This concluded our tour of Kirtland.  We were thankful to have the opportunity to visit these historic sites and for the inspiration we received from the example of faithful Saints that lived here.

Monday, August 8, 2011

ON TO WASHINGTON DC or Monuments, Museums, and More OH MY!

Can you tell from the title of this blog that we are in Kansas as I post it?  But, we had a marvelous time in Washington DC.  We were there a week ago and spent 4 days.  We could have spent 4 weeks, there are so many things to do and see.

We started off with a tour of several monuments: The Lincoln Memorial, The Vietnam Memorial, The World War II Memorial and the Washington Monument.  It was so gratifying to see in person these famous landmarks that we've seen pictures of all of our lives.  My favorite - The Lincoln Memorial.


It was very, very hot and humid while we were in DC, so we were thankful for air conditioned museums in which we could spend hot afternoons.  Our first stop was the National Museum of American History.  I made so many connenctions in this museum: The ruby slippers from one of my favorite childhood movies, an elephant from Disneyland (I might have ridden in it!), my first Barbie doll, and our first mini-van.  What does it say about a person when her life is on display in a museum?


The Museum of Natural History and The Air and Space Museum were also favorites of ours.  We saw an incredible 3 D movie about repairing the Hubble Telescope, the Hope Diamond, and other great displays in these two museums. 


Listening to Congress debate the Finance Bill was on our list, but alas, when we arrived at the White House it had been evacuated of visitors and was temorarily closed while an investigation of some sort was going on.  It was still great just seeing the White House from the outside.


We discovered that in Washington DC there are lots of free museums and monuments to see and their public transportation is the best of the major cities we visited.  Below is the Metro tunnel beneath the streets of the city and a crowded Metro car.  We got pretty good at riding the "Orange" line.  Also below is the amazing Union Station.  When it was built it was the largest train staion in the world and is visitied by 32 million people each year.


Saturday evening we took a night tour of DC, learning more of the history of our nation's capitol and enjoying the lighted monuments.  The top left picture is the gate to China Town, then clockwise, the Washington Monument, the Lincoln Memorial, and the Iwo Jima Monument.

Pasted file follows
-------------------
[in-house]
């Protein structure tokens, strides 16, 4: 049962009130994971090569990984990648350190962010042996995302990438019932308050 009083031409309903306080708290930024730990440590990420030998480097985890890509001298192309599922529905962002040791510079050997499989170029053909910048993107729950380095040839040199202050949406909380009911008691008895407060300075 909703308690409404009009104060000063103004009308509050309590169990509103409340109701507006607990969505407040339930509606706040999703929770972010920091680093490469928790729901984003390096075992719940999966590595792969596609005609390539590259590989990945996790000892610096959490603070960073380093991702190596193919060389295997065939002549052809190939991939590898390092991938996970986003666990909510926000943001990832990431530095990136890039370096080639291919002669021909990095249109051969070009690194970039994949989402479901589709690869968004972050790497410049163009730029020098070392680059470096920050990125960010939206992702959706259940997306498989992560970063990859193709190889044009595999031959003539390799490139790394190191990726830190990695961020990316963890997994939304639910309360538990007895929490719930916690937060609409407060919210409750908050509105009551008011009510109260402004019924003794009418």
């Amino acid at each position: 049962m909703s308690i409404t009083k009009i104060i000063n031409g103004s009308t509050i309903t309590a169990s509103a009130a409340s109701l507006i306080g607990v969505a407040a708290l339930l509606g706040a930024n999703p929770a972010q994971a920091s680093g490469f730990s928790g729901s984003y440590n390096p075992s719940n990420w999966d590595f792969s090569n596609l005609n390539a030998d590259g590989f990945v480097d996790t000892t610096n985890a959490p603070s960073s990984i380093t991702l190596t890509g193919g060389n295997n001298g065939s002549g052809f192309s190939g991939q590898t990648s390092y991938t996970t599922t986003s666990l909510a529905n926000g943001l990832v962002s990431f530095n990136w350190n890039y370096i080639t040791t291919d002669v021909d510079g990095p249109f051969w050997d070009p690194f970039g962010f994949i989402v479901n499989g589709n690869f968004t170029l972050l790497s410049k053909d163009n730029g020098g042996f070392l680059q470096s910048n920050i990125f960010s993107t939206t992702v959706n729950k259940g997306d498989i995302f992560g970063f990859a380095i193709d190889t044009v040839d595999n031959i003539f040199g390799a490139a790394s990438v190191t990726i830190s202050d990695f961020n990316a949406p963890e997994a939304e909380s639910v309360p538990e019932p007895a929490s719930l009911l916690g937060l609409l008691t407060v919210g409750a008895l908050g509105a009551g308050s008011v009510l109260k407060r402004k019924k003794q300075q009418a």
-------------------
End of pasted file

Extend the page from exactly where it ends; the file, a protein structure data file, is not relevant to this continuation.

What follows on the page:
Can you tell the capitol was my favorite night view?


We discovered early on during this trip that it is hard work having fun.  We were thankful for Sunday and a day of rest.  We enjoyed church service and then visited the Washington DC Temple and Visitors' Center.  We were very impressed with both!  We enjoyed listening to videos of the three new apostles' witnesses of Jesus Christ.  We especially enjoyed listening to Elder Christofferson's testimony, since he filmed it in the Sacred Grove while we were serving in Palmyra and then spoke to the Site Missionaries in a small meeting.  So, this day on our trip home it felt good to be spiritually fed and to have a quieter day.   

Monday morning was our last time to spend in Washington DC and we were pleased to be able to visit the Arlington National Cemetery.  We arrived in time to watch the changing of the guard at the tomb of the unknown soldier.  It was a reverent and impressive ceremony.

That's it for Washington DC, an amazing city of monuments and museums.  We hope to visit again.  Next, it's a drive throught the Apalacians.

Saturday, August 6, 2011


After sightseeing in New York City we drove to Pennsylvania.  Our objective was to visit Gettysburg and review some of the history of the Civil War.  However, on the way there we took a detour to a very fun place, one that I have long wanted to visit.  What city would have a street named "Chocolate Ave" . . .

 and chocolate kisses for street lights?

If you guessed Hershey, Pennsylvania you would be correct!  What's not to love about a city founded because of chocolate candy!  Below are the smoke stacks from the actual Hershey Plant.

Milton Hershey, a successful candy maker,  wanted to produce milk chocolate candy so he acquired  1,200 acres  of farm land near his birthplace in PA. There, he could obtain the large supplies of fresh milk needed to perfect and produce fine milk chocolate. Through trial and error, he created his own formula for milk chocolate. On March 2, 1903, he began construction on what was to become the world’s largest chocolate manufacturing plant.  Hershey’s milk chocolate quickly became the first nationally marketed product of its kind.

Because the land was surrounded by dairy farms, he was able to use fresh milk to mass-produce quality milk chocolate. Hershey envisioned a complete community around his factory site. He built a model town for his employees that included comfortable homes, an inexpensive public transportation system, a quality public school system and extensive recreational and cultural opportunities. 

Hershey avoided building a faceless company town with row houses. He wanted a home town with tree-lined streets, single and two family brick houses, and manicured lawns. He was concerned about providing adequate recreation and diversions, so he built Hershey Park, which opened on April 24, 1907. Amusement rides, a swimming pool, and a ballroom were added.
We had a good time going through "Hershey World" learning how milk chocolate is made.  The company uses 250,000 gallons of fresh milk each day to make their candy.  We watched a 3D movie and felt like kids in a candy store!  (Well, we WERE in a candy store.)


The next day was reserved for more serious activities - touring the battlefields in Gettysburg.  We learned a lot about this famous Civil War conflict.  We saw the battlefields that are being restored to the way they looked during the encounter between the Union and Confederate Troops.